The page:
Belowground root system is an important part of the prairie ecosystem. Its biomass and net primary productivity have both direct and indirect effects on belowground carbon pool; therefore understanding the seasonal dynamic and turnover of belowground biomass is essential for further understanding of the dynamics, rate and potential of carbon sequestration in grassland ecosystems. Using soil coring method, we studied the dynamics of belowground biomass in relation to temperature and precipitation in meadow steppe and typical steppe grasslands under different land use and management regimes. For the studied grasslands, seasonal dynamic patterns of the aboveground biomass were characterized by unimodal curves. The aboveground biomass was significantly and positively correlated with the previous monthly precipitation (P < 0. 05). The seasonal patterns of belowground biomass were characterized by “S˝ shaped curves in the meadow steppe grasslands, and bimodal curves in the typical steppe grasslands. There were no significant correlations between belowground biomass and temperature or precipitation in either meadow steppe or typical steppe (P>0.05). Root to shoot ratio decreased throughout the growing season in both meadow steppe and typical steppe grasslands. The vertical distribution of belowground biomass can best be described as exponential curves. Belowground biomass was concentrated at the depth of 0—5 cm in the grasslands dominated by rhizomatous grasses and at 5—10 cm in grasslands dominated by bunch grasses. Belowground net primary productivity ranged from 2167 to 2953 g m-2 a-1 in the meadow steppe grasslands; whereas it ranged from 2342 to 3333 g m-2 a-1 in the typical steppe grasslands. Carbon storage ranged from 975 to 1329 g m-2 a-1 in the meadow steppe grasslands and 1054 to 1450 g m-2 a-1 in the typical steppe grasslands. Belowground net primary productivity and carbon storage were 10 times greater than those of aboveground, therefore the belowground system had a larger annual carbon sequestration capacity and was relatively stable. Moreover, net primary productivity was significantly and negatively correlated between above- and belowground (P < 0.05). We conclude that moderate grazing can increase the belowground productivity and carbon storage, however, the long-term overgrazing would significantly reduce the belowground biomass and productivity, and modify their vertical distributions. Belowground biomass and productivity tended to be higher at the upper layer of soil.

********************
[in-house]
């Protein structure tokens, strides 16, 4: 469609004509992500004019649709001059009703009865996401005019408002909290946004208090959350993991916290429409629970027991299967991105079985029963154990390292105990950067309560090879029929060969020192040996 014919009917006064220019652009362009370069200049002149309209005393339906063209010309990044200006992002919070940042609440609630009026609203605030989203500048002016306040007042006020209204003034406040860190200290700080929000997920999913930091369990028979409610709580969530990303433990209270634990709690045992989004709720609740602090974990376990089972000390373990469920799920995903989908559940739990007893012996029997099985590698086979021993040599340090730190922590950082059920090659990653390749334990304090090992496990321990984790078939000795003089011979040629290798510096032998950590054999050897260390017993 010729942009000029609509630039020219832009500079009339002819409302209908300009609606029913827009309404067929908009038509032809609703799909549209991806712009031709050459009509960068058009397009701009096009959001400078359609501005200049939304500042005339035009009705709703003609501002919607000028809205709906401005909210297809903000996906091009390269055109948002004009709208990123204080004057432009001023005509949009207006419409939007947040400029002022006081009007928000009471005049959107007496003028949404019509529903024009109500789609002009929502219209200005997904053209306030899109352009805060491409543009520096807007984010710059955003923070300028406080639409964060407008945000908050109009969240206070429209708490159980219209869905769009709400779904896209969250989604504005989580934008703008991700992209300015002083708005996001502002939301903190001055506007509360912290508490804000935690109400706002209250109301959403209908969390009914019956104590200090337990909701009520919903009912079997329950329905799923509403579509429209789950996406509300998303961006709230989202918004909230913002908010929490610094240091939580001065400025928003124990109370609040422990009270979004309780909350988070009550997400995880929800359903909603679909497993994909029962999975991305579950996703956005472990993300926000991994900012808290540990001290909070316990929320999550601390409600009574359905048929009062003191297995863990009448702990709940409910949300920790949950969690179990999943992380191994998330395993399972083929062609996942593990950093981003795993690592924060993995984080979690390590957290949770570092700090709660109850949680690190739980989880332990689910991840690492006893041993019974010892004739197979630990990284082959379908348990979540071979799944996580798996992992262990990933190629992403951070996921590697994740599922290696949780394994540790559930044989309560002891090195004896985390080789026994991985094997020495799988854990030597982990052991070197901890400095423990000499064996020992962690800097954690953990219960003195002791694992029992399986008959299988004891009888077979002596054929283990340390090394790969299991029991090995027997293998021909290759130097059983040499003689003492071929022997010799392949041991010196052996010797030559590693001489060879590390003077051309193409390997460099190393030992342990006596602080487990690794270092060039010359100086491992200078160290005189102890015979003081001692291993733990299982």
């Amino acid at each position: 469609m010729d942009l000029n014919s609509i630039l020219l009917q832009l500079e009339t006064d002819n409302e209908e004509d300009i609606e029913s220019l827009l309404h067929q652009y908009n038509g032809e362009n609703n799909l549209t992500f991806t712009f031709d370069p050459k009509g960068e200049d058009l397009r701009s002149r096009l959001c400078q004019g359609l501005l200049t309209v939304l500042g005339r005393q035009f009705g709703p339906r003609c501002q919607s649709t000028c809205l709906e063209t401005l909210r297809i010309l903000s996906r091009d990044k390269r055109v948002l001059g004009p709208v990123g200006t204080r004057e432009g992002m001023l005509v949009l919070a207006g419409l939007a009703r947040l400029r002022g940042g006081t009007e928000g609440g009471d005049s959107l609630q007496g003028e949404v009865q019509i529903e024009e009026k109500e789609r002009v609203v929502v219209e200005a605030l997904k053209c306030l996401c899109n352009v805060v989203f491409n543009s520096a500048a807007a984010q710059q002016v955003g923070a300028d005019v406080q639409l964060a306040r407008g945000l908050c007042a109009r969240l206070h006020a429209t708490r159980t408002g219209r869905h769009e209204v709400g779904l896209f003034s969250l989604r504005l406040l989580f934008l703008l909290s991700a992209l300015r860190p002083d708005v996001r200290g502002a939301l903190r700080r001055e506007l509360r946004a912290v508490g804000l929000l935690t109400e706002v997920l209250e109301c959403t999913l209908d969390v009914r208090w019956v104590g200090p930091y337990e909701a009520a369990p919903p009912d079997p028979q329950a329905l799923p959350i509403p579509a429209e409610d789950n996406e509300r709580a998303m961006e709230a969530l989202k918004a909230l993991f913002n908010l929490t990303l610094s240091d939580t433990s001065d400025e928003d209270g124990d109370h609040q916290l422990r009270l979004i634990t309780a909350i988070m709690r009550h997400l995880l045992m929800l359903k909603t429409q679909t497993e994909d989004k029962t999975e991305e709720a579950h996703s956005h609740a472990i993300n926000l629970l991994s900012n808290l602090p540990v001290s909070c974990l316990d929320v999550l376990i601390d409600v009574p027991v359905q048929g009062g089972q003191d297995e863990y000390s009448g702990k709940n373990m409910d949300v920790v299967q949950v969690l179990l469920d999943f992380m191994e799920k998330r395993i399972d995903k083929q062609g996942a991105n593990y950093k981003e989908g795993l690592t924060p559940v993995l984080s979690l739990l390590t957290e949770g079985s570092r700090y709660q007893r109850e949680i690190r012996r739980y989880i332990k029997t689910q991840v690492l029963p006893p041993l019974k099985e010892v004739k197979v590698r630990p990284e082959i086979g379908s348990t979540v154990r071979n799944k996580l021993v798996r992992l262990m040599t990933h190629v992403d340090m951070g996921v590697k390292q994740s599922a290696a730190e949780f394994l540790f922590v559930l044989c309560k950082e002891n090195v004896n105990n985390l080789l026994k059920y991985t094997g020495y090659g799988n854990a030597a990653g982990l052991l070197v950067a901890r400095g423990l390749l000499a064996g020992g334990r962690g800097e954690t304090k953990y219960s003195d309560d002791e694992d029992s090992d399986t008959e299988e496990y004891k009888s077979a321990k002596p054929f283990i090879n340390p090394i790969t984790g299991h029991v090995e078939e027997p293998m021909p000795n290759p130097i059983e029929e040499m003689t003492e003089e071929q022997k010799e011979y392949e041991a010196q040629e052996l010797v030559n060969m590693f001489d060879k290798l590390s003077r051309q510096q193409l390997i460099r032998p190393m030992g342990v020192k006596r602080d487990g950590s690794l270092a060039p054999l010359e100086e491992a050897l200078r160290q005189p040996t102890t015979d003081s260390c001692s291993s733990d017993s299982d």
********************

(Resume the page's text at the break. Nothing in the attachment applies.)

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- Below-ground biomass
- Below-ground net root turnover